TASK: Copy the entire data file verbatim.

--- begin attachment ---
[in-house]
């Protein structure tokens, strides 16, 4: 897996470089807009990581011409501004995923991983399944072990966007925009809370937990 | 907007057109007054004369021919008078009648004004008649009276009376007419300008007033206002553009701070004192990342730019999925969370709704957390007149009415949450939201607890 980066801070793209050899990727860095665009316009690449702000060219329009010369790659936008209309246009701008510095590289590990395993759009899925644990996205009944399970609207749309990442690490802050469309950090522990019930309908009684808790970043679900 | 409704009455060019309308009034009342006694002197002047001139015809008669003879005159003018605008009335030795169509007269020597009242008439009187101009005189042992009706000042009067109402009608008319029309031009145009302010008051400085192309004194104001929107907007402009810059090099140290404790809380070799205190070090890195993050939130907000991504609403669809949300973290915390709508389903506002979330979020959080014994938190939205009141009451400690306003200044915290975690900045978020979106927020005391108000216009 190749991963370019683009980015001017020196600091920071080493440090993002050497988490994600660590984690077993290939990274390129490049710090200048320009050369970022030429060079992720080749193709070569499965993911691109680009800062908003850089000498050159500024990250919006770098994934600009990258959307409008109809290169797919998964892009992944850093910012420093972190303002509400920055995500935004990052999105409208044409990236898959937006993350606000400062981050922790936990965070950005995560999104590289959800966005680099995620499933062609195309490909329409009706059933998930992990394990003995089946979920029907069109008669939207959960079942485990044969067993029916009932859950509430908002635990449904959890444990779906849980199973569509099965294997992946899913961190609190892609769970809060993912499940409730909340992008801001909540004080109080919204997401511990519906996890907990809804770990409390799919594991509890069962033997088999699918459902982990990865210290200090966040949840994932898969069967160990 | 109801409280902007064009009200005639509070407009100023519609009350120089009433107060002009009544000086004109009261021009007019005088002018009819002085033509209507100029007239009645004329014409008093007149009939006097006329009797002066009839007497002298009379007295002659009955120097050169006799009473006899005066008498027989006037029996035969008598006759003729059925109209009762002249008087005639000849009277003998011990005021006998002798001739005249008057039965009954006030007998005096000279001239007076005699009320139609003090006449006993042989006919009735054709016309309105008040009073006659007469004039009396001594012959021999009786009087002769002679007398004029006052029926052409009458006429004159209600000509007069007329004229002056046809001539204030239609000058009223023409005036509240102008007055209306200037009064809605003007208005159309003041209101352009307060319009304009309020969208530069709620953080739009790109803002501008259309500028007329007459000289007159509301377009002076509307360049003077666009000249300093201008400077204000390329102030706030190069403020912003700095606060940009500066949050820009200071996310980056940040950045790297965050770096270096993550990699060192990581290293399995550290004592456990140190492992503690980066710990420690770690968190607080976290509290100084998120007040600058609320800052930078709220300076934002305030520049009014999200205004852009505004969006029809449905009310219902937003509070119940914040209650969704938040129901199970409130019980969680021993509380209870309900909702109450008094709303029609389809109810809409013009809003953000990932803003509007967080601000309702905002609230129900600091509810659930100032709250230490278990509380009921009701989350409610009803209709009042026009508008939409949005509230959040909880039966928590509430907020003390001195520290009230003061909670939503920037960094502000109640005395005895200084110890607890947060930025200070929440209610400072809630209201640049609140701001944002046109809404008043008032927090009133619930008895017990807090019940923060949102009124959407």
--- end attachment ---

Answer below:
[in-house]
């Protein structure tokens, strides 16, 4: 897996470089807009990581011409501004995923991983399944072990966007925009809370937990 | 907007057109007054004369021919008078009648004004008649009276009376007419300008007033206002553009701070004192990342730019999925969370709704957390007149009415949450939201607890 980066801070793209050899990727860095665009316009690449702000060219329009010369790659936008209309246009701008510095590289590990395993759009899925644990996205009944399970609207749309990442690490802050469309950090522990019930309908009684808790970043679900 | 409704009455060019309308009034009342006694002197002047001139015809008669003879005159003018605008009335030795169509007269020597009242008439009187101009005189042992009706000042009067109402009608008319029309031009145009302010008051400085192309004194104001929107907007402009810059090099140290404790809380070799205190070090890195993050939130907000991504609403669809949300973290915390709508389903506002979330979020959080014994938190939205009141009451400690306003200044915290975690900045978020979106927020005391108000216009 190749991963370019683009980015001017020196600091920071080493440090993002050497988490994600660590984690077993290939990274390129490049710090200048320009050369970022030429060079992720080749193709070569499965993911691109680009800062908003850089000498050159500024990250919006770098994934600009990258959307409008109809290169797919998964892009992944850093910012420093972190303002509400920055995500935004990052999105409208044409990236898959937006993350606000400062981050922790936990965070950005995560999104590289959800966005680099995620499933062609195309490909329409009706059933998930992990394990003995089946979920029907069109008669939207959960079942485990044969067993029916009932859950509430908002635990449904959890444990779906849980199973569509099965294997992946899913961190609190892609769970809060993912499940409730909340992008801001909540004080109080919204997401511990519906996890907990809804770990409390799919594991509890069962033997088999699918459902982990990865210290200090966040949840994932898969069967160990 | 109801409280902007064009009200005639509070407009100023519609009350120089009433107060002009009544000086004109009261021009007019005088002018009819002085033509209507100029007239009645004329014409008093007149009939006097006329009797002066009839007497002298009379007295002659009955120097050169006799009473006899005066008498027989006037029996035969008598006759003729059925109209009762002249008087005639000849009277003998011990005021006998002798001739005249008057039965009954006030007998005096000279001239007076005699009320139609003090006449006993042989006919009735054709016309309105008040009073006659007469004039009396001594012959021999009786009087002769002679007398004029006052029926052409009458006429004159209600000509007069007329004229002056046809001539204030239609000058009223023409005036509240102008007055209306200037009064809605003007208005159309003041209101352009307060319009304009309020969208530069709620953080739009790109803002501008259309500028007329007459000289007159509301377009002076509307360049003077666009000249300093201008400077204000390329102030706030190069403020912003700095606060940009500066949050820009200071996310980056940040950045790297965050770096270096993550990699060192990581290293399995550290004592456990140190492992503690980066710990420690770690968190607080976290509290100084998120007040600058609320800052930078709220300076934002305030520049009014999200205004852009505004969006029809449905009310219902937003509070119940914040209650969704938040129901199970409130019980969680021993509380209870309900909702109450008094709303029609389809109810809409013009809003953000990932803003509007967080601000309702905002609230129900600091509810659930100032709250230490278990509380009921009701989350409610009803209709009042026009508008939409949005509230959040909880039966928590509430907020003390001195520290009230003061909670939503920037960094502000109640005395005895200084110890607890947060930025200070929440209610400072809630209201640049609140701001944002046109809404008043008032927090009133619930008895017990807090019940923060949102009124959407």